The Last Soldiers of the Republic of Texas
The Last Soldiers of the Republic
You are looking at the last of their kind: men who risked all fighting for the Republic of Texas.
This 1906 photograph was taken at Fannin Park in Goliad in 1906. That was the last annual meeting of the Texas Veterans Association.
The cannon upon which they rest is known as Col. Fannin's Cannon. It was used at Coleto Creek by the men who were massacred under Santa Anna's order. The old cannon is still there today. You can go take your own picture with it.
Who are these six men?
William Physick Zuber (1820–1913) of Austin. He was in the rear guard at the Battle of San Jacinto. He later took part in the Sommervell Expedition. He also served in the Confederate cavalry, farmed and taught school in rural Grimes County. He was a charter member of the Texas State Historical Association.
John Washington Darlington (1821–1915) of Taylor. He fought in the Battle of Plum Creek, fought against Vasquez and Woll during the raids of 1842, helped build the first capitol building at Austin. He also ranched and served in a ranging company during the Civil War.
Asa Collinsworth Hill of Oakville (1826-1913) - He doesn't really belong with this group, as he didn't serve during the republic years, though his father and brothers did. Sam Houston took him to Washington as his personal secretary when he became senator in 1846. Hill commanded a spy company during the Mexican War. He was a Texas Ranger captain before the Civil War
Stephen Franklin Sparks of Rockport (1817-1908). He took part in the Siege of Bexar and fought at the Battle of San Jacinto.
Levi "Uncle Lee" Lawler of Florence (1826-1915). He served in a ranging company while still a teen.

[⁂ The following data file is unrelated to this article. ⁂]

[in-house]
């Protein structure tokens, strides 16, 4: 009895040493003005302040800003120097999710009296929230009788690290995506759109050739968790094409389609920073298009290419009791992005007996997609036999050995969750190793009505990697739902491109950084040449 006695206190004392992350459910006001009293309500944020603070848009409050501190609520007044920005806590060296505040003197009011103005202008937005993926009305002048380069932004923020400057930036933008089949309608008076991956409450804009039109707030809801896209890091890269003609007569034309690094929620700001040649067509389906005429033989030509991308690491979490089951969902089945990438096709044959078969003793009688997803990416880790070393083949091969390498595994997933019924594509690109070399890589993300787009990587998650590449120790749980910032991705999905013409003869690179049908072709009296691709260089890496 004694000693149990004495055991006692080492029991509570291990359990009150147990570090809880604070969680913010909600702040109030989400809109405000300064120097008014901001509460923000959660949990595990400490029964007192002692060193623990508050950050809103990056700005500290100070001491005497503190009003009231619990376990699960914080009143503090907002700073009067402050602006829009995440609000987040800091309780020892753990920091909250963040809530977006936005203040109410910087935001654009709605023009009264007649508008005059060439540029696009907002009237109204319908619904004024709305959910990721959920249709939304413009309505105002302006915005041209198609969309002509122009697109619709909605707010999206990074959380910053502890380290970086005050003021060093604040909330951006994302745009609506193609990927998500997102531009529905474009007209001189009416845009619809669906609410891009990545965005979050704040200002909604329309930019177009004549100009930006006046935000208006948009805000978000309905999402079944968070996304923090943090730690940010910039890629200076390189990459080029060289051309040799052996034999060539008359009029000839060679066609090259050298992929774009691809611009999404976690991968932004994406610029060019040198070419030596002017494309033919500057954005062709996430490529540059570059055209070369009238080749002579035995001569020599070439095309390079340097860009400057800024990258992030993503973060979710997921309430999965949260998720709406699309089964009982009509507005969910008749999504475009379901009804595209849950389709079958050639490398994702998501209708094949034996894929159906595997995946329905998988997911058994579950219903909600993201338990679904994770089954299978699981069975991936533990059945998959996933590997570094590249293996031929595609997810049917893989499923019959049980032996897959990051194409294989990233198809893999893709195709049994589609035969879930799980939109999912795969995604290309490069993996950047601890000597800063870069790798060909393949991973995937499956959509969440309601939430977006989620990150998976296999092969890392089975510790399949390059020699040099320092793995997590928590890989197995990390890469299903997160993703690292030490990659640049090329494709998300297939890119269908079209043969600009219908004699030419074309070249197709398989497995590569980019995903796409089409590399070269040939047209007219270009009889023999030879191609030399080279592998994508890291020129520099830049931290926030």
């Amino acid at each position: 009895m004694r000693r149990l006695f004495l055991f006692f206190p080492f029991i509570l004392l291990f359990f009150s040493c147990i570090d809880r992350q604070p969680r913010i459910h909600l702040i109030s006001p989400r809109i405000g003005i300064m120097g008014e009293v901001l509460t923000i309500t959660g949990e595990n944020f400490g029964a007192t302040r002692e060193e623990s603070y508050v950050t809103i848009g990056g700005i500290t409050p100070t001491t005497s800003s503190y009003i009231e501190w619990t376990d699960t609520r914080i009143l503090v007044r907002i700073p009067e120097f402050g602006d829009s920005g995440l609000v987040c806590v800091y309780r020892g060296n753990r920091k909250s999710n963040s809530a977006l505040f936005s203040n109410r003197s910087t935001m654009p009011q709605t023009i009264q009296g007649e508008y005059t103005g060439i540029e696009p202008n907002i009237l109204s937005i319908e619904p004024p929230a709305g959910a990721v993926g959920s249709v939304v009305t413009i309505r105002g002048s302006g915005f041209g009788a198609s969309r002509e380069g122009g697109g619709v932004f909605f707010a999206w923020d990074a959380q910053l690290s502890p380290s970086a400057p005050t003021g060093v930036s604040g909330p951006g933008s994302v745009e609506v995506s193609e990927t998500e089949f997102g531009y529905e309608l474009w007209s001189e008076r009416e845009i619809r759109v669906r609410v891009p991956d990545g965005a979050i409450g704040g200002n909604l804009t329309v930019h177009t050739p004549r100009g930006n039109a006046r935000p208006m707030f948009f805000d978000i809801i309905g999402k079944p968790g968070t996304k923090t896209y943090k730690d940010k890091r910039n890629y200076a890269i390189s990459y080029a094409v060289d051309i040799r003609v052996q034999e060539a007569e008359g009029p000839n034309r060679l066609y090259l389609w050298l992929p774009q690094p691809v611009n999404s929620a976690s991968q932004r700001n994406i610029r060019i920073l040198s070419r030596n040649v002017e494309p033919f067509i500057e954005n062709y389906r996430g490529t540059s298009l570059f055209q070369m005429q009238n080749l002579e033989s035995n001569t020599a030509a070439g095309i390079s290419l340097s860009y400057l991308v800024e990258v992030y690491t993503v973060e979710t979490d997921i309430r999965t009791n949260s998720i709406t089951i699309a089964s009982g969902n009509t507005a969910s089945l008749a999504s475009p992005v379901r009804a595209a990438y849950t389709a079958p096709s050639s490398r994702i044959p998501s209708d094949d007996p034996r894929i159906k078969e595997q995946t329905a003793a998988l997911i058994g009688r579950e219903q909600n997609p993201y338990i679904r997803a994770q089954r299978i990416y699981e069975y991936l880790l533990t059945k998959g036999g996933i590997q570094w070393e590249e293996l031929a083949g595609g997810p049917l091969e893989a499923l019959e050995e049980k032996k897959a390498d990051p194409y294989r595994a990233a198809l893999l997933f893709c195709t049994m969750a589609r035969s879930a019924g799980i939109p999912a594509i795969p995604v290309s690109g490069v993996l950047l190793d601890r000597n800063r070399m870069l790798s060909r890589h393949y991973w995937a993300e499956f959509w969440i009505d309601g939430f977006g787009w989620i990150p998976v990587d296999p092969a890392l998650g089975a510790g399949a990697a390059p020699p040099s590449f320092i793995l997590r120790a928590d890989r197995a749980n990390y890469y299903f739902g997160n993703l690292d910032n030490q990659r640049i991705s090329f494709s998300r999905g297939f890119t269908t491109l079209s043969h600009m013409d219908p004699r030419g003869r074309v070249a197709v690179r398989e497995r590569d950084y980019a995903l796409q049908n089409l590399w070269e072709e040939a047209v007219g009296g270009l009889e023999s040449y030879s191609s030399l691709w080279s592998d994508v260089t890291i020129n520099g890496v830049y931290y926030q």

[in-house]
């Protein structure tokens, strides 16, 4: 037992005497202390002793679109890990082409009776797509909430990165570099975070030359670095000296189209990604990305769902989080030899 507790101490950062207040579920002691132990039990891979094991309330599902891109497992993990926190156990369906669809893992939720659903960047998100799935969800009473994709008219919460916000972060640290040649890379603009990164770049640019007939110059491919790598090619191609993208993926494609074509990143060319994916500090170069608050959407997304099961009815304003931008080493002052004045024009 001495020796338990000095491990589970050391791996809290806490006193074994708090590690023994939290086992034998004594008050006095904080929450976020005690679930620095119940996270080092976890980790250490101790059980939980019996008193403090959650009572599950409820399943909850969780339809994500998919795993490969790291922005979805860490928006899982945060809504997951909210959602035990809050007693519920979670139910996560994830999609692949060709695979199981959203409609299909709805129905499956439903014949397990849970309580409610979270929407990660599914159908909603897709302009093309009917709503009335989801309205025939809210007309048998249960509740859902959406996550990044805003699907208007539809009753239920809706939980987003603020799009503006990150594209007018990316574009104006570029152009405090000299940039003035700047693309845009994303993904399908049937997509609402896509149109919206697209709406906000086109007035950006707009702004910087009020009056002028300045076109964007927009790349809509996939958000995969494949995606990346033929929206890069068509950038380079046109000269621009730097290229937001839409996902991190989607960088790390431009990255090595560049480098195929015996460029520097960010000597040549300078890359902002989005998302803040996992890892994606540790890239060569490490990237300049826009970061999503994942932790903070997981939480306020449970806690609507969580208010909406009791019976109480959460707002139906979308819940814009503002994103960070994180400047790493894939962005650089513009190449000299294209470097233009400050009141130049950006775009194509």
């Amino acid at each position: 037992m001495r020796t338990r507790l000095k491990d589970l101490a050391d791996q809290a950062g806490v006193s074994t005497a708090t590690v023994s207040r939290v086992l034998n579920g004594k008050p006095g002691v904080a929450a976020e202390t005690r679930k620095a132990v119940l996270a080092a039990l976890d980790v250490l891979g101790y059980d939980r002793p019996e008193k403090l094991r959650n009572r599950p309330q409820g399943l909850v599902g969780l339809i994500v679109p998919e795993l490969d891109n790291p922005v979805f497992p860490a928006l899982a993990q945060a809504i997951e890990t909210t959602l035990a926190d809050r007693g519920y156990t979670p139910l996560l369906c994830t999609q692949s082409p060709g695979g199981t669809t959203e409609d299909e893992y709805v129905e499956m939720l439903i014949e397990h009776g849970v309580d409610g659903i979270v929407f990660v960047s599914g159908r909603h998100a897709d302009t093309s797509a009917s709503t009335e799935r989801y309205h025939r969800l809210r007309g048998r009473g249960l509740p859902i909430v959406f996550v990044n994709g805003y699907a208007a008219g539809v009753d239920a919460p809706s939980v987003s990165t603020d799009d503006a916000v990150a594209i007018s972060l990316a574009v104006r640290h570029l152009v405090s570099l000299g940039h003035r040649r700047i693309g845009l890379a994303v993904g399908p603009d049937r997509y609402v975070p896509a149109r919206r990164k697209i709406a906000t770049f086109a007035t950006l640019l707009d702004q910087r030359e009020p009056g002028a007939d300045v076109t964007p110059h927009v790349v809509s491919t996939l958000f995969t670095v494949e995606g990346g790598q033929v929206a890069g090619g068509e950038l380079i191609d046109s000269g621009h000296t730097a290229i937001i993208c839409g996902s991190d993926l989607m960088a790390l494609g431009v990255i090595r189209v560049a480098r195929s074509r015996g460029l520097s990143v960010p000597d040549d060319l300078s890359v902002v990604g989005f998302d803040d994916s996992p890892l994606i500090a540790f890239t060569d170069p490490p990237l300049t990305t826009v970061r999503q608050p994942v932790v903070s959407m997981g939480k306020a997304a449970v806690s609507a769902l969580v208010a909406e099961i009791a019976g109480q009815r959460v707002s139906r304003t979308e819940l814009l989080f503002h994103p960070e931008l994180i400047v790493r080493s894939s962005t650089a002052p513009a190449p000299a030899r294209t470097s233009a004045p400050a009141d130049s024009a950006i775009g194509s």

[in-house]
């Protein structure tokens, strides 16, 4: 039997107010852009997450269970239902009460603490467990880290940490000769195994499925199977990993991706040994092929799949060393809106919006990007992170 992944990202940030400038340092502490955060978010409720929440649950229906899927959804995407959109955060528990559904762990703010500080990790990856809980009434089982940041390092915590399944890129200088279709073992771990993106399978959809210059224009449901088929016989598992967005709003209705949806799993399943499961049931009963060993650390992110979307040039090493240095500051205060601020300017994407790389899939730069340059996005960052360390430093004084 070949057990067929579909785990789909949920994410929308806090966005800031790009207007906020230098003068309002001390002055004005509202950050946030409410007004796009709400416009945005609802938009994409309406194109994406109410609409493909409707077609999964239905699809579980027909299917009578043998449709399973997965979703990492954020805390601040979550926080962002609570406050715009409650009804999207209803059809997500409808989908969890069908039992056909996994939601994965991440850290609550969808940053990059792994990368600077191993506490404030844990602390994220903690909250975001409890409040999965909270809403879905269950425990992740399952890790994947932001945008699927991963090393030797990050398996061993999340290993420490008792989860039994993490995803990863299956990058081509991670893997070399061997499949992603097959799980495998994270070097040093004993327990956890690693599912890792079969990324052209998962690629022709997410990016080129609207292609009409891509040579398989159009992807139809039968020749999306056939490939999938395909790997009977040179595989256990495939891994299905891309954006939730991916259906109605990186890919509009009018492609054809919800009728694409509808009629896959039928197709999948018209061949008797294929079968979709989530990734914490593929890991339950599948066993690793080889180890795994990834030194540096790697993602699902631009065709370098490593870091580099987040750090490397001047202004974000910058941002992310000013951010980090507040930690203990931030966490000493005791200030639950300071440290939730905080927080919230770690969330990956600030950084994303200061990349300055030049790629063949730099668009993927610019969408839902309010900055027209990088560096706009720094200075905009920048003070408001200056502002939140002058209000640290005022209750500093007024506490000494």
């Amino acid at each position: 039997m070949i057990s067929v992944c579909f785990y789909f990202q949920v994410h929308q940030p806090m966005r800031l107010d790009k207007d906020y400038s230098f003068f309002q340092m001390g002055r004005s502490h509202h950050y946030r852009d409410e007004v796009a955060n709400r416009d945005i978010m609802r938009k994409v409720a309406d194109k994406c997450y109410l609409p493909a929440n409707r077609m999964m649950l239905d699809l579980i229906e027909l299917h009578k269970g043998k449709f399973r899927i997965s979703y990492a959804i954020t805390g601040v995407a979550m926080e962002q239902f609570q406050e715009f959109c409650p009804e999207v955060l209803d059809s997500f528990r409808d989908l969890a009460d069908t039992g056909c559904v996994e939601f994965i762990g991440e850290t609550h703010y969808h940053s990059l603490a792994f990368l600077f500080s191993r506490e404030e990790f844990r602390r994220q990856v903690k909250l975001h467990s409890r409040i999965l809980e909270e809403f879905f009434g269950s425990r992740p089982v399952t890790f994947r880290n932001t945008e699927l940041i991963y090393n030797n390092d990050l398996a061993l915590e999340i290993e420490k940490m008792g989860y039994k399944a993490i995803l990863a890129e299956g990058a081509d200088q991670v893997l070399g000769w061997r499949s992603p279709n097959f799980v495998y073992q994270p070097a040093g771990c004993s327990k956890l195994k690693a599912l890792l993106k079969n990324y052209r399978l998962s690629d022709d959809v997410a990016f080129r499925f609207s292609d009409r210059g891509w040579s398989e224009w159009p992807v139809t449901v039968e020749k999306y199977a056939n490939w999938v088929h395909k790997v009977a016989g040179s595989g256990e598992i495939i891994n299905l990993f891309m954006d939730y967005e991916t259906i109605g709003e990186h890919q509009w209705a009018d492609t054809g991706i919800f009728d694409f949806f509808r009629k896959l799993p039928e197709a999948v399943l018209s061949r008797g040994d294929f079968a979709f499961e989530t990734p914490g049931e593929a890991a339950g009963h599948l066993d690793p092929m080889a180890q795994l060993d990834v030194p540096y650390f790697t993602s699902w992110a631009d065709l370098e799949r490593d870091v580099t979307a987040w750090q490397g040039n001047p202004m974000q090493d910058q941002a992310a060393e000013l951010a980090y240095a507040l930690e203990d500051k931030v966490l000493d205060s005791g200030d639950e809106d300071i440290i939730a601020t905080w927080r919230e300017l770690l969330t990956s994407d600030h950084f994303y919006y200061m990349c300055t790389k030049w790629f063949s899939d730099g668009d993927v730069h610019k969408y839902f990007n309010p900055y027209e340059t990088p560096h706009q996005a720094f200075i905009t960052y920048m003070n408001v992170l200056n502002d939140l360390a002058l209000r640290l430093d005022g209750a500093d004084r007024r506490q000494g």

Alphonso Steele of Mexia (1817-1911). He was the last surviving participant of the Battle of San Jacinto. While delegates met at Washington on the Brazos, Steele worked at the local hotel, grinding corn for their bread.
The Texas Veterans Association was an organization of those who performed military service in Texas prior to annexation. It held its first convention at Houston in 1873, with about seventy-five veterans present. The annual meetings always took place the week of April 21, San Jacinto Day.
The association dissolved the year after this photograph was taken, and its work was taken over by the Daughters of the Republic of Texas.
There are many books about early Texas veterans. Reading about their lives and exploits is a wonderful thing. There might even be portraits of them in those books, but this is something different.
Here we get to see them in the open air, real flesh and blood soldiers, now old men, taking in the passage of time, recalling all that they did, and remembering their brothers in arms.
- 18 by 24 inches
- On heavyweight fine-art paper
The paper is acid free, cold press cotton with an elegant ever so lightly textured finish. This surface allows the inks to 'bite', reproducing the shading and tonality of the original map vividly, beautifully, and exactly.
The inks are guaranteed color-fast for 80 years, which means you won't need to lay out the extra money for UV glass. You can hang your print in direct sun and it will be just as bright when they are passed on to the next generation it is the day it ships.
It's an instant heirloom. Get yours before they're gone...and get one to give to a friend. He'll owe you!
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